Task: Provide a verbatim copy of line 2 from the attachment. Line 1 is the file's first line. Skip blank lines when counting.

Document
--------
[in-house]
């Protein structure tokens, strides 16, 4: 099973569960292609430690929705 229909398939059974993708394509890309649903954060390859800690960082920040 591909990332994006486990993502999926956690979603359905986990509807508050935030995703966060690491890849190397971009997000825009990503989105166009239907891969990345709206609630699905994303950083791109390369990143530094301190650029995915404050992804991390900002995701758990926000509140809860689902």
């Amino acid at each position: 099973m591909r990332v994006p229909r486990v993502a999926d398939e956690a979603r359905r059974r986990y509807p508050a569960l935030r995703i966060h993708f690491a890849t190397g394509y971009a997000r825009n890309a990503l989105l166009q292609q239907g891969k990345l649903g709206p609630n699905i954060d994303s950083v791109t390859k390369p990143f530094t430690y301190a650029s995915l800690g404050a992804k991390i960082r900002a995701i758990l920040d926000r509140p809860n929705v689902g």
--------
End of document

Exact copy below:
């Protein structure tokens, strides 16, 4: 099973569960292609430690929705 229909398939059974993708394509890309649903954060390859800690960082920040 591909990332994006486990993502999926956690979603359905986990509807508050935030995703966060690491890849190397971009997000825009990503989105166009239907891969990345709206609630699905994303950083791109390369990143530094301190650029995915404050992804991390900002995701758990926000509140809860689902």